My lead item this week is my proposed alternative to channelizing Buffalo Bayou or an expensive tunnel to better drain the westside reservoirs and avoid a future Harvey flooding tragedy: a 27-mile drainage trench or pipeline(s) using power-line right-of-way, satellite mapped here. I got inspired after reading Jim Blackburn’s Chronicle interview about how bad the Army Corps of Engineers study was. And if a trench is problematic for some reason, maybe giant pipelines like these could work for a small fraction of the cost of a bored tunnel? Would genuinely love to hear feedback in the comments on the feasibility of this from people more knowledgeable than I…
On to this week’s smaller items:
- Upholding the proud tradition of “everything’s bigger in Texas”, Texas will host the largest solar project in the US.
- City Journal: Deconstructing Housing Opponents – A recent book explores the local dynamics of America’s housing crisis. Hat tip to George.
- A new study by CBRE finds that Houston is the #2 Emerging Life Science Cluster in the U.S.
“Houston is on track to be a top market for life sciences. The report factored in size and growth of life-sciences employment, venture capital and National Institutes of Health funding, and more.”
- Continuing the accolades, Houston (yet again) has both the #1 entrepreneurship grad school in the country (Rice) and the #1 undergrad (UH).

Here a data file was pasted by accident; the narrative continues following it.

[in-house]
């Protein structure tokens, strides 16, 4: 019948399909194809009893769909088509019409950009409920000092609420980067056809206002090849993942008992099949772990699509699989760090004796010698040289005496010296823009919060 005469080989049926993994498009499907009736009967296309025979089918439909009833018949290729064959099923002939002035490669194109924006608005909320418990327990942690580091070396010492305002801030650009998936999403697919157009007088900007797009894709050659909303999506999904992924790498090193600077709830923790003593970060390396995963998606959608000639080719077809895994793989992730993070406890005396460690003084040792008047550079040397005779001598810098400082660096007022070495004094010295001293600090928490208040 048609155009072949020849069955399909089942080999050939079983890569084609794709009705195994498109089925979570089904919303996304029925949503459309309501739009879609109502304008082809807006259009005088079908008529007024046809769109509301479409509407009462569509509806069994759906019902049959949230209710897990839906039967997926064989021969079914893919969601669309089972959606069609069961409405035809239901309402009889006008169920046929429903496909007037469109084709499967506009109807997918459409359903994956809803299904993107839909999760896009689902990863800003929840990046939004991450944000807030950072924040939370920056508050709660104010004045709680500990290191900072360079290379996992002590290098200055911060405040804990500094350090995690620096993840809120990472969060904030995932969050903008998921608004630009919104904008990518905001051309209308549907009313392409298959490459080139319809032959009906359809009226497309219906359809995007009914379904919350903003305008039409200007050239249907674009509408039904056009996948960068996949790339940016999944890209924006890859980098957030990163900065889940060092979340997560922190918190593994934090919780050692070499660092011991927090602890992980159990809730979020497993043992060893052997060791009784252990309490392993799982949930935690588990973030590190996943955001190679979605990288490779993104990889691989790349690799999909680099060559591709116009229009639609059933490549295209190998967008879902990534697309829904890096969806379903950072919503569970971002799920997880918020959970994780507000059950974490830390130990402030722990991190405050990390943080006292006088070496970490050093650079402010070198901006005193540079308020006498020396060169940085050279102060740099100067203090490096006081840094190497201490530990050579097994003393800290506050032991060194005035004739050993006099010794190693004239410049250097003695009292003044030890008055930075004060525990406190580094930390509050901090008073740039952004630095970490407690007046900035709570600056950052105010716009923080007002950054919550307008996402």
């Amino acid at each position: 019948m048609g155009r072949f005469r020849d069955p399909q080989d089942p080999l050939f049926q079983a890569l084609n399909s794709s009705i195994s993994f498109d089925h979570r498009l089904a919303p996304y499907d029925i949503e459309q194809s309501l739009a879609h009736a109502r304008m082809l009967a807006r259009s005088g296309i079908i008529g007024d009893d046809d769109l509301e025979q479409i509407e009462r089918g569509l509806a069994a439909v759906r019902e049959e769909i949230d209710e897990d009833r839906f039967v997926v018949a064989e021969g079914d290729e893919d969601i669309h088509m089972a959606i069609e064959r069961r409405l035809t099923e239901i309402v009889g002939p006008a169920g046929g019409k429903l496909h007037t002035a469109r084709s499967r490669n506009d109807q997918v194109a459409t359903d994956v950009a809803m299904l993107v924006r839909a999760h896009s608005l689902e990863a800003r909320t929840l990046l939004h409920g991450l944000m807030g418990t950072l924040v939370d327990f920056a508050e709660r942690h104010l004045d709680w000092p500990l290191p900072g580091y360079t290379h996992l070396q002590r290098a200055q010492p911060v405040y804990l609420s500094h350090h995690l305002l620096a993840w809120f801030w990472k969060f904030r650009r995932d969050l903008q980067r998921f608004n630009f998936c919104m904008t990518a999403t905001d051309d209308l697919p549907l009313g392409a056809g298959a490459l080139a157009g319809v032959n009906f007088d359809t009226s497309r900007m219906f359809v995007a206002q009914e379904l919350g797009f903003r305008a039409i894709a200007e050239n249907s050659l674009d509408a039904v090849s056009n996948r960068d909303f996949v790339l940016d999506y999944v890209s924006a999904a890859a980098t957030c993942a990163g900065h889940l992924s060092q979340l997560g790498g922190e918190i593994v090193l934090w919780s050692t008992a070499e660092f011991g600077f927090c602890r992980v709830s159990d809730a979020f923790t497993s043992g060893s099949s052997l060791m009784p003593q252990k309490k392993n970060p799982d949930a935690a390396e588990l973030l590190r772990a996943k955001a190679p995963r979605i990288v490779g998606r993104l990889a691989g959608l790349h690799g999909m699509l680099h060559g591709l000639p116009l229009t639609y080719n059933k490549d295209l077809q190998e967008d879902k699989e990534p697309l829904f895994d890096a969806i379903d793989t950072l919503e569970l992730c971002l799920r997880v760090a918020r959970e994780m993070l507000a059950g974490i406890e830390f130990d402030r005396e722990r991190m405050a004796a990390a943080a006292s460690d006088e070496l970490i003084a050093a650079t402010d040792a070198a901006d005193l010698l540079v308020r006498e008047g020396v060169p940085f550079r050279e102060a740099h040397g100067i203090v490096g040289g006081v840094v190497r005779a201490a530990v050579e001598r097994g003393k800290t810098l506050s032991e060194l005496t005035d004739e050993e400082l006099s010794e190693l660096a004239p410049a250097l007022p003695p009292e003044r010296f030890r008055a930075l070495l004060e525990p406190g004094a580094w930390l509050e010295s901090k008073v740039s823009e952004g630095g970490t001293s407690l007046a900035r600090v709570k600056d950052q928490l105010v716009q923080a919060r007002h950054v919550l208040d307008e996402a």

- WSJ: California, Love It and Leave It – Bad policy has made the state unlivable, so I moved my family and my venture-capital firm to Texas.
“California’s restrictive zoning laws make it nearly impossible for many essential low- and middle-income workers to live anywhere near major cities. In Texas, permissive zoning allows every member of our staff to live close to work and spend time with friends and family instead of enduring grueling commutes.”
Finally, I wanted to end with a really cool set of pics from The Atlantic: Texas – Images of the Lone Star State. Definitely worth checking out.
This piece first appeared on Houston Strategies Blogspot.
Tory Gattis is a Founding Senior Fellow with the Center for Opportunity Urbanism and co-authored the original study with noted urbanist Joel Kotkin and others, creating a city philosophy around upward social mobility for all citizens as an alternative to the popular smart growth, new urbanism, and creative class movements. He is also an editor of the Houston Strategies blog.